Important conversations the two of you should have early — and often — include:
- How the ill spouse can support the caregiving spouse.
- What the ill spouse can do to take care of himself or herself.
- What can the well spouse do to make life easier?
- What are your feelings and thoughts about the illness and how it’s affecting your life, our marriage, and the future?
- Do we need more outside help and support?
- Are our coping styles in conflict? Is one of us a staunch optimist, the other a realist?
- Are we finding time to enjoy each other and life, despite the illness?
Listen — even when it’s a tough job. Dealing with medical limitations can leave you feeling depressed, angry, fearful, and guilty — whether you’re the “sick” or the “well” spouse. And sometimes a civilized talk won’t let you or your partner really vent. Allow yourselves to express your true feelings about the illness, without blaming or criticizing each other.
Don’t be the health police. The health cops are always on patrol, checking to see if the sick spouse is taking her meds, eating all of his high-fiber cereal, following through with medical treatments, and looking over test results. Trouble is, studies show that when the well spouse joins this police force, the ill spouse is more likely to resist following doctor’s orders. “Don’t nag, blame, shame, monitor, fuss at, or criticize,” Dr. Sotile says. “Research shows these are ineffective ways to help your spouse — they just don’t work.” What does work: support, encouragement, expressing concern, compassion. “It’s enough to tell your spouse that you hope they’ll develop a specific new health habit because you love and care about them,” he says. “Leave it at that. Pushing the issue could easily backfire and hurt your relationship at the same time.”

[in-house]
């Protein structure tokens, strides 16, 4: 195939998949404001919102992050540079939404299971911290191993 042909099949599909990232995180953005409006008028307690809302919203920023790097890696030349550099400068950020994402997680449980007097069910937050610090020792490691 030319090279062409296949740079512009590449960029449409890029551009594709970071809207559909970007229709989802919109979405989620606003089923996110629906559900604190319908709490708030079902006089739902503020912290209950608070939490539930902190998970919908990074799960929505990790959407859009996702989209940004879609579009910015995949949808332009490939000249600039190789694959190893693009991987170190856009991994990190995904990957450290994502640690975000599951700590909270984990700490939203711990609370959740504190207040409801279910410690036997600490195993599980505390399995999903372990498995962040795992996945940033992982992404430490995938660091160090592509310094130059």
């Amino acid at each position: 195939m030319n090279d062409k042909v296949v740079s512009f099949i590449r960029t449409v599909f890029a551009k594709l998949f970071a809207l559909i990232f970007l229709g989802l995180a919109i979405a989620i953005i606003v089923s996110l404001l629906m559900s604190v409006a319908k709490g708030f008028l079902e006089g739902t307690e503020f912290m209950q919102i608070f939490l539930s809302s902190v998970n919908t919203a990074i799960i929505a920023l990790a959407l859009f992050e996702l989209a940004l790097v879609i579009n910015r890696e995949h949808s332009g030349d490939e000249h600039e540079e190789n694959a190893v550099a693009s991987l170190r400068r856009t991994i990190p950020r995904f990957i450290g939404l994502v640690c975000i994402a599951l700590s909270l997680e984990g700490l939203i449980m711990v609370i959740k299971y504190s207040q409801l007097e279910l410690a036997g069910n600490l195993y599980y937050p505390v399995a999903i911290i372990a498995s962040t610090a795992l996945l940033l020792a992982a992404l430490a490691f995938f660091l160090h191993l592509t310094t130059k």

Throw negativity out; invite happiness and fun in. Often one spouse in a patient-caregiver relationship feels angry or isolated, anxious or depressed or pessimistic. “It’s tough for the other spouse not to fall into the same way of thinking,” Dr. Sotile says. “It’s vital that the other partner continue to express love, concern, and care while refusing to participate in this form of misery. Joining in can lead both of you into anger, conflict, and worry. If you both burn out on negativity, it’s not going to help either of you.”
The antidote? Declare periods of time when you don’t talk about the illness — it could be for an hour, a day, or a weekend. Do whatever you can still enjoy together. “If you used to go country dancing, and now one of you can’t dance, think about everything you enjoyed about that experience and try to re-create as much of it as you can,” Dr. Sotile says. “Don’t throw it all away. You enjoyed the music, seeing friends, dressing up, getting out of the house, laughing. There are other ways you can still have those parts of the experience.”
Likewise, spend time appreciating small pleasures together: the sun on spring leaves, a CD by your favorite musician, a new movie.
Don’t do it all — or sideline the sick spouse.“You both need to feel necessary,” Dr. Sotile says. “We all need to feel needed, including someone who has a health condition. Letting the patient be a source of strength and encouragement helps everyone.”